© Copyright Policy - open-access
Related In: Results  -  Collection

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Show All Figures
getmorefigures.php?uid=PMC2913394&req=5

f5: Pharmacological inhibition of LPS-activated pathways differentially impacts gene expression. (A) Induction of selected LPS-target genes. Strongly LPS-induced genes were identified by microarray analysis of nascent RNA (see Figure 6). The changes in expression of 10 selected target genes were analysed by qRT–PCR with Roche Universal Probe Library reagents in independent experiments using total RNA from macrophages generated by the standard protocol after 45 min and 4.5 h. Shown are mean and s.d. of quadruplicate PCR results from a representative experiment of two performed. (B) Effects of pharmacological inhibitors on LPS-induced gene expression. Macrophages were treated and analysed as in (A); the pharmacological inhibitors were added 2 h before stimulation with LPS. Fold-changes induced by LPS were calculated relative to the untreated samples using the ΔΔCT method and subsequently normalised to the effect of LPS in the absence of inhibitor. The experiment was performed two times. For visualisation of the inhibitor effects, the data were colour coded to indicate inhibition (blue) or increased induction (red) by a factor of >2 in both (dark colour) or one of the experiments (light colour). (C) ATM-inhibition increases expression of IL-10, CCL2 and CXCL10. Macrophages were pretreated with different concentrations of ATM inhibitor (μM) or solvent (DMSO) for 2 h, followed by stimulation with titrated amounts of LPS for 4.5 h. qRT–PCR data of quadruplicate samples from one representative experiment of two to three performed are shown. (D) Increased ATM substrate phosphorylation after LPS is blocked by ATM inhibitor. After pretreatment with DMSO or ATM inhibitor (10 μM) for 2 h, macrophages were stimulated for 1 h with LPS as indicated. Phosphorylated ATM substrate proteins were detected with Cell Signaling antibody Cat. #2851.
Mentions: In summary, this study provides a novel and global perspective on innate immune activation by TLR signalling (Figure 5). We quantitatively detected a large number of previously unknown site-specific phosphorylation events, which are now publicly available through the Phosida database. By combining different data mining approaches, we consistently identified canonical and newly implicated TLR-activated signalling modules. In particular, the PI3K/AKT and the related mTOR pathway were highlighted; furthermore, DNA damage–response associated ATM/ATR kinases and the cytoskeleton emerged as unexpected hotspots for phosphorylation. Finally, weaving together corresponding phophoproteome and nascent transcriptome datasets through the loom of in silico promoter analysis we identified TFs with a likely role in mediating TLR-induced gene expression programmes.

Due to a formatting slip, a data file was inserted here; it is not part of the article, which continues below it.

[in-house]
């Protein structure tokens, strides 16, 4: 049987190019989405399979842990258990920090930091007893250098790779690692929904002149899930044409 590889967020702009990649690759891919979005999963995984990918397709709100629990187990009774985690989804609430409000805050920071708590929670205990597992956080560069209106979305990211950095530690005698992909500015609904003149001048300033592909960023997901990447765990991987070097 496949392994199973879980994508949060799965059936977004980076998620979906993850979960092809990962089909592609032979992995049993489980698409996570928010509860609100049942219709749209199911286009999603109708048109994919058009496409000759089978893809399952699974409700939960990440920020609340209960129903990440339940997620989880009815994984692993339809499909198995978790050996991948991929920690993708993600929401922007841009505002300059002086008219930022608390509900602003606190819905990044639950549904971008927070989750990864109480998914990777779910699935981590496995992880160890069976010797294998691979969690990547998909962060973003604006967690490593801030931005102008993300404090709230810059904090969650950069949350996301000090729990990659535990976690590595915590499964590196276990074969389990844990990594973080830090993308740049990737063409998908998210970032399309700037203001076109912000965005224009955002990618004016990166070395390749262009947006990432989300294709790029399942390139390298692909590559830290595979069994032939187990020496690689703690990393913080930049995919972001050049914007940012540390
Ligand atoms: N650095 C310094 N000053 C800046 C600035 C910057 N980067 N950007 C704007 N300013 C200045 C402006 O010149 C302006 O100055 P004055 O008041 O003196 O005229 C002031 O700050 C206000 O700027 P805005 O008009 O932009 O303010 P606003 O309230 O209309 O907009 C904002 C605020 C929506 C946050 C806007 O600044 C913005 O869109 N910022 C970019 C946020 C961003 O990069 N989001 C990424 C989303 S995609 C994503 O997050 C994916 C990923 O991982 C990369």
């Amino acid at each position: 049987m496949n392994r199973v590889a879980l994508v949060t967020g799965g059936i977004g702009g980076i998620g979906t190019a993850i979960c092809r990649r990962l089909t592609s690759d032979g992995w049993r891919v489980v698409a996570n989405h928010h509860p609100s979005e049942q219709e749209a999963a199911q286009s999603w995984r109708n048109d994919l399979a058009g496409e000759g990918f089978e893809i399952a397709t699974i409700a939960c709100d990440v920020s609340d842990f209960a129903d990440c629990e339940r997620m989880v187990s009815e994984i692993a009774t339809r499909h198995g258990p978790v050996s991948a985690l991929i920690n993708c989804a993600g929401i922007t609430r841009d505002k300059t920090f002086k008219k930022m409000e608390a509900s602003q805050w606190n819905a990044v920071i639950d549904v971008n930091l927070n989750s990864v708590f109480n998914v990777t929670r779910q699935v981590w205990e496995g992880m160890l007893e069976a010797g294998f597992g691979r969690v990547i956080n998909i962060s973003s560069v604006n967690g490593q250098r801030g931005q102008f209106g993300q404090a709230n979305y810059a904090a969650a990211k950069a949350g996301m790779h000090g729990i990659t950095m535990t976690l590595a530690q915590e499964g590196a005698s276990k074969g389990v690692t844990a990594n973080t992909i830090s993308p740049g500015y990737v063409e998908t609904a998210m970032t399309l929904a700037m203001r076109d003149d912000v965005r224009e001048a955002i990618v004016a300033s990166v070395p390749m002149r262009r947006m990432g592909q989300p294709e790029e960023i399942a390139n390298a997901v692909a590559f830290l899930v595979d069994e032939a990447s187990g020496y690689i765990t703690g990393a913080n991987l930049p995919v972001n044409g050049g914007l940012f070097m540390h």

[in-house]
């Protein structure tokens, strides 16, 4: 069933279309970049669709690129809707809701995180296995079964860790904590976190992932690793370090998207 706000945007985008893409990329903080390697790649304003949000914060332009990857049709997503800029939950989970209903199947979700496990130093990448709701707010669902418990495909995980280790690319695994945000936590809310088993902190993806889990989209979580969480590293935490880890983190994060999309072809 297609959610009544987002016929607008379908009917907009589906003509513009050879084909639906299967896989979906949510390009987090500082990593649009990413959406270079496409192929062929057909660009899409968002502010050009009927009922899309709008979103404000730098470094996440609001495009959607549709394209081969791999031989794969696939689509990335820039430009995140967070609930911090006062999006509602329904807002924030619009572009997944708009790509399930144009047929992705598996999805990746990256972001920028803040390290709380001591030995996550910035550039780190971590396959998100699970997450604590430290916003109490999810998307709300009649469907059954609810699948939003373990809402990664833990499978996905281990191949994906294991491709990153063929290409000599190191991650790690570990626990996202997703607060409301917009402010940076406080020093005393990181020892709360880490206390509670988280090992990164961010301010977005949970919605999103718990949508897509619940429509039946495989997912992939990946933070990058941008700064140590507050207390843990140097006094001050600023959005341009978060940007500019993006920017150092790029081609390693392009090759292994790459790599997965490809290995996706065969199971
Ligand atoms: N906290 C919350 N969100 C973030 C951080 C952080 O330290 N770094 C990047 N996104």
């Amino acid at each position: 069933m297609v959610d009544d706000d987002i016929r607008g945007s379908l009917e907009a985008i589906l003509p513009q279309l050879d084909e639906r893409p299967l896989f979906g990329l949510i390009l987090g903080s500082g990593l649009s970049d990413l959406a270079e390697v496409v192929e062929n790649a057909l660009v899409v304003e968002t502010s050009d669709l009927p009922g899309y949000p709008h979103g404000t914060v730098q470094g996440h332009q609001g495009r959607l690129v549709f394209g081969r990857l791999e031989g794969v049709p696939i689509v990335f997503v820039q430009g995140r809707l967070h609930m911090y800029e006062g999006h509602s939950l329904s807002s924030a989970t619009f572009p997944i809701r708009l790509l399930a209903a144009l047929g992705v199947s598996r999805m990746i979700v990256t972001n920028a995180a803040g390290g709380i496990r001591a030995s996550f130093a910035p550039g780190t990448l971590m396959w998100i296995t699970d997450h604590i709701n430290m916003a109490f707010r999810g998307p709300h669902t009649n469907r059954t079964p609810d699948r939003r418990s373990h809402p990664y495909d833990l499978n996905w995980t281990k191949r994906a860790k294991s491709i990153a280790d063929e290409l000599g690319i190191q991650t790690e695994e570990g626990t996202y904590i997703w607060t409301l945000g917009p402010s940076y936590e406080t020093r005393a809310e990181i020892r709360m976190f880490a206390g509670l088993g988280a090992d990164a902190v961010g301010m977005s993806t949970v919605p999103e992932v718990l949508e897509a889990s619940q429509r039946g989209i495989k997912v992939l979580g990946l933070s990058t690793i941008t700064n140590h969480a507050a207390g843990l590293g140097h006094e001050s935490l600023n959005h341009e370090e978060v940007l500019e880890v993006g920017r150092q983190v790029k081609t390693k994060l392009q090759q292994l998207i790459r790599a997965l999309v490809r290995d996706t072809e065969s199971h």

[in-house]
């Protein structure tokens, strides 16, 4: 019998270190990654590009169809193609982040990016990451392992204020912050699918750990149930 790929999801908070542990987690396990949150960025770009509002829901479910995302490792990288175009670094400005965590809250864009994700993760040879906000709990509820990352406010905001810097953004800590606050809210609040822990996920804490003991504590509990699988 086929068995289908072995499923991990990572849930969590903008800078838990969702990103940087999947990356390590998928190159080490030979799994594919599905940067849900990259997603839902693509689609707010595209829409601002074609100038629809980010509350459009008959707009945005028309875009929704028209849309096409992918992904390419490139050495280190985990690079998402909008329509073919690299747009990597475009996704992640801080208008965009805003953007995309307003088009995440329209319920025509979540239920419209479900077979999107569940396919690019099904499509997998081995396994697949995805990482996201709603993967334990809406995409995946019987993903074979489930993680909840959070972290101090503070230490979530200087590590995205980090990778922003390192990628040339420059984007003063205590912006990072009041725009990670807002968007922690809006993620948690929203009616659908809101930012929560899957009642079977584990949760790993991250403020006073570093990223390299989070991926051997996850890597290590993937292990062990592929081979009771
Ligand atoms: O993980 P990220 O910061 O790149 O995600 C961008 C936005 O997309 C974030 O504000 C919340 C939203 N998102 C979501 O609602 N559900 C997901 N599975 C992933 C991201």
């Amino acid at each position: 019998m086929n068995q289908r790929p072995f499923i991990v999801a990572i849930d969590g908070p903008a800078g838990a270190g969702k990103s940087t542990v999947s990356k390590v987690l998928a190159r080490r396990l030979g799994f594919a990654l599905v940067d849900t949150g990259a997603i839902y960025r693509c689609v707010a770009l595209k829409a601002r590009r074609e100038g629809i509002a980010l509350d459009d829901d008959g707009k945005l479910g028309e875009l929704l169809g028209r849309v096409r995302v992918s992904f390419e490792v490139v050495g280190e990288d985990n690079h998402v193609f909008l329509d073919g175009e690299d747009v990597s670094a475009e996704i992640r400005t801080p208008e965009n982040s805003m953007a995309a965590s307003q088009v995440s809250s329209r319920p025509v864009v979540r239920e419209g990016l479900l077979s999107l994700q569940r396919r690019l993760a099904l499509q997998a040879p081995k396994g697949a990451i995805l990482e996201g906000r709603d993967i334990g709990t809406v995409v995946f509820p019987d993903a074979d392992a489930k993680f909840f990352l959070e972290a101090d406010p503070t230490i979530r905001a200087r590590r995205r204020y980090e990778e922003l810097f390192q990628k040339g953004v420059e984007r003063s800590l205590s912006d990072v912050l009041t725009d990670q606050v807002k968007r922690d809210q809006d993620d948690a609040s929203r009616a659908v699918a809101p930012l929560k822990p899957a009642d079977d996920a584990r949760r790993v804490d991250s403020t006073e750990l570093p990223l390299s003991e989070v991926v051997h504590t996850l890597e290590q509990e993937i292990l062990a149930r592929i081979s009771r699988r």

Bottom Line: We reproducibly identified 1850 phosphoproteins with 6956 phosphorylation sites, two thirds of which were not reported earlier.LPS caused major dynamic changes in the phosphoproteome (24% up-regulation and 9% down-regulation).Finally, weaving together phosphoproteome and nascent transcriptome data by in silico promoter analysis, we implicated several phosphorylated TFs in primary LPS-controlled gene expression.

View Article: PubMed Central - PubMed

Affiliation: Institute of Medical Microbiology, Immunology and Hygiene, Technical University Munich, Munich, Germany.

ABSTRACT
Recognition of microbial danger signals by toll-like receptors (TLR) causes re-programming of macrophages. To investigate kinase cascades triggered by the TLR4 ligand lipopolysaccharide (LPS) on systems level, we performed a global, quantitative and kinetic analysis of the phosphoproteome of primary macrophages using stable isotope labelling with amino acids in cell culture, phosphopeptide enrichment and high-resolution mass spectrometry. In parallel, nascent RNA was profiled to link transcription factor (TF) phosphorylation to TLR4-induced transcriptional activation. We reproducibly identified 1850 phosphoproteins with 6956 phosphorylation sites, two thirds of which were not reported earlier. LPS caused major dynamic changes in the phosphoproteome (24% up-regulation and 9% down-regulation). Functional bioinformatic analyses confirmed canonical players of the TLR pathway and highlighted other signalling modules (e.g. mTOR, ATM/ATR kinases) and the cytoskeleton as hotspots of LPS-regulated phosphorylation. Finally, weaving together phosphoproteome and nascent transcriptome data by in silico promoter analysis, we implicated several phosphorylated TFs in primary LPS-controlled gene expression.

Show MeSH
Related in: MedlinePlus